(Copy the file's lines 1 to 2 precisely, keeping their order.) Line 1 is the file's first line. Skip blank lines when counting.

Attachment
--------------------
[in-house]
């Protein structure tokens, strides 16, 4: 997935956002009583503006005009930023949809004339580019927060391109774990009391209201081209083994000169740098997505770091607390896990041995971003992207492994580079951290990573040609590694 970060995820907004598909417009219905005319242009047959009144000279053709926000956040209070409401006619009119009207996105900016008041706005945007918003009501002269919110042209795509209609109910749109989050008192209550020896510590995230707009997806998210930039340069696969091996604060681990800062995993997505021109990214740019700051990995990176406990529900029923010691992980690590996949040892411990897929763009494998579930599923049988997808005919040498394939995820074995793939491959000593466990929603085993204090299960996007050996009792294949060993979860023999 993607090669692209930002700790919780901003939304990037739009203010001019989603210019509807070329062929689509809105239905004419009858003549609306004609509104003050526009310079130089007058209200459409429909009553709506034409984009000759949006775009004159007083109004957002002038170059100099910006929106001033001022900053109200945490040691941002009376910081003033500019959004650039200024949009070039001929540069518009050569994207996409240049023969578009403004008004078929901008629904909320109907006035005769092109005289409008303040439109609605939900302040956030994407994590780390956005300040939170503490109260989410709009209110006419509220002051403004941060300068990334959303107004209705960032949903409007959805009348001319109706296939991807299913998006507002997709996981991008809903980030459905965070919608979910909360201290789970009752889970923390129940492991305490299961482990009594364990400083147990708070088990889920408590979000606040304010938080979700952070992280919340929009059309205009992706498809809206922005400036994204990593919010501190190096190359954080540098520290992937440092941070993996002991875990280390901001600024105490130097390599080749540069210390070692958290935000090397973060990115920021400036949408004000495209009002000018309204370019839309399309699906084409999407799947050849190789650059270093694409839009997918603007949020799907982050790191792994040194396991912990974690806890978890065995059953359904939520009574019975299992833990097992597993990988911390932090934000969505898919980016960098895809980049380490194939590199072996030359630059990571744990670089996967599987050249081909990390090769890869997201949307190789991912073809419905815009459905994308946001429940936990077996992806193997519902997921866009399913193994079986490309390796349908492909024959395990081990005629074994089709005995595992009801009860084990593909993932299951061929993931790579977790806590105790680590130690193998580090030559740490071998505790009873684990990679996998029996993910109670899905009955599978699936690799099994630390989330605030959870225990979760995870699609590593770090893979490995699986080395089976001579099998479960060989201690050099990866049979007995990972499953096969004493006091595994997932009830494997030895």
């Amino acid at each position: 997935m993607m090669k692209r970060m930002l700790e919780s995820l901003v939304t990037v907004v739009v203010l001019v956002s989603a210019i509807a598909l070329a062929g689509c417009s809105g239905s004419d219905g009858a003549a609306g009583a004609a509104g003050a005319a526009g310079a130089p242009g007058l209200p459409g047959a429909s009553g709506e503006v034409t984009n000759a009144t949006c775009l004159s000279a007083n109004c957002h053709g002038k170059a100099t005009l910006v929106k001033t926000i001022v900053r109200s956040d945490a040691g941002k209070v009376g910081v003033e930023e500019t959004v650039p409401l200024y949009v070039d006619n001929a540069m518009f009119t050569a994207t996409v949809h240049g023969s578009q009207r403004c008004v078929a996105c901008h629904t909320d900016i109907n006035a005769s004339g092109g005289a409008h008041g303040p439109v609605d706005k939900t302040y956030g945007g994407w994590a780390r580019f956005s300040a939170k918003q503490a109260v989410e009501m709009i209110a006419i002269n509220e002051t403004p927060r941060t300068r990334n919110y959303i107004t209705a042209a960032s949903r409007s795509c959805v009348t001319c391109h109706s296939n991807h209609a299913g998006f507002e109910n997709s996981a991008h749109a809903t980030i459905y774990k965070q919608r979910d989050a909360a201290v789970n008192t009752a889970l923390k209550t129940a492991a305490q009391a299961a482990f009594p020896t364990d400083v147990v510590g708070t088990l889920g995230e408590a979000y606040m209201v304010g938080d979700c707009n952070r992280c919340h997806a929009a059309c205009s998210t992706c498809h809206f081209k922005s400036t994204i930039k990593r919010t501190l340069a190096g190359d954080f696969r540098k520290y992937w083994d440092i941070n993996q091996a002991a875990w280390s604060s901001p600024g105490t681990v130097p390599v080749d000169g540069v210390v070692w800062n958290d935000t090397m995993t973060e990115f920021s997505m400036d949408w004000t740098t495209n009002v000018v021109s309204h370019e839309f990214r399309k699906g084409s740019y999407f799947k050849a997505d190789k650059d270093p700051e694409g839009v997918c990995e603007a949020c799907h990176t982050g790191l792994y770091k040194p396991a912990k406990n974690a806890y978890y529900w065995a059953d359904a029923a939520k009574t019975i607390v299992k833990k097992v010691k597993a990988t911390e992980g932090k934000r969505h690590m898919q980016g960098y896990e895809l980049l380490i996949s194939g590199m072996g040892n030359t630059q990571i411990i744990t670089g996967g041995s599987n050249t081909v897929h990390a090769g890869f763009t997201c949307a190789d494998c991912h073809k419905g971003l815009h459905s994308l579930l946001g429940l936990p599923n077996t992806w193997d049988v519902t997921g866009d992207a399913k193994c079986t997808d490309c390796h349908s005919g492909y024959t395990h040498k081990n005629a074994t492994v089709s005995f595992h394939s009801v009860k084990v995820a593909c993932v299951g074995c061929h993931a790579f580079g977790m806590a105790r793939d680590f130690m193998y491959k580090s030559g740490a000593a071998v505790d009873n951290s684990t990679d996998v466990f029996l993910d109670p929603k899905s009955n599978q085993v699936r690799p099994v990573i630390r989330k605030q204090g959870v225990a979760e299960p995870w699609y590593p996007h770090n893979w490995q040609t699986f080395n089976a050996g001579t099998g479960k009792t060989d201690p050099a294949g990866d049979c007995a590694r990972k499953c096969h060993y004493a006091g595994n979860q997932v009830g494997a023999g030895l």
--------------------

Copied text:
[in-house]
């Protein structure tokens, strides 16, 4: 997935956002009583503006005009930023949809004339580019927060391109774990009391209201081209083994000169740098997505770091607390896990041995971003992207492994580079951290990573040609590694 970060995820907004598909417009219905005319242009047959009144000279053709926000956040209070409401006619009119009207996105900016008041706005945007918003009501002269919110042209795509209609109910749109989050008192209550020896510590995230707009997806998210930039340069696969091996604060681990800062995993997505021109990214740019700051990995990176406990529900029923010691992980690590996949040892411990897929763009494998579930599923049988997808005919040498394939995820074995793939491959000593466990929603085993204090299960996007050996009792294949060993979860023999 993607090669692209930002700790919780901003939304990037739009203010001019989603210019509807070329062929689509809105239905004419009858003549609306004609509104003050526009310079130089007058209200459409429909009553709506034409984009000759949006775009004159007083109004957002002038170059100099910006929106001033001022900053109200945490040691941002009376910081003033500019959004650039200024949009070039001929540069518009050569994207996409240049023969578009403004008004078929901008629904909320109907006035005769092109005289409008303040439109609605939900302040956030994407994590780390956005300040939170503490109260989410709009209110006419509220002051403004941060300068990334959303107004209705960032949903409007959805009348001319109706296939991807299913998006507002997709996981991008809903980030459905965070919608979910909360201290789970009752889970923390129940492991305490299961482990009594364990400083147990708070088990889920408590979000606040304010938080979700952070992280919340929009059309205009992706498809809206922005400036994204990593919010501190190096190359954080540098520290992937440092941070993996002991875990280390901001600024105490130097390599080749540069210390070692958290935000090397973060990115920021400036949408004000495209009002000018309204370019839309399309699906084409999407799947050849190789650059270093694409839009997918603007949020799907982050790191792994040194396991912990974690806890978890065995059953359904939520009574019975299992833990097992597993990988911390932090934000969505898919980016960098895809980049380490194939590199072996030359630059990571744990670089996967599987050249081909990390090769890869997201949307190789991912073809419905815009459905994308946001429940936990077996992806193997519902997921866009399913193994079986490309390796349908492909024959395990081990005629074994089709005995595992009801009860084990593909993932299951061929993931790579977790806590105790680590130690193998580090030559740490071998505790009873684990990679996998029996993910109670899905009955599978699936690799099994630390989330605030959870225990979760995870699609590593770090893979490995699986080395089976001579099998479960060989201690050099990866049979007995990972499953096969004493006091595994997932009830494997030895």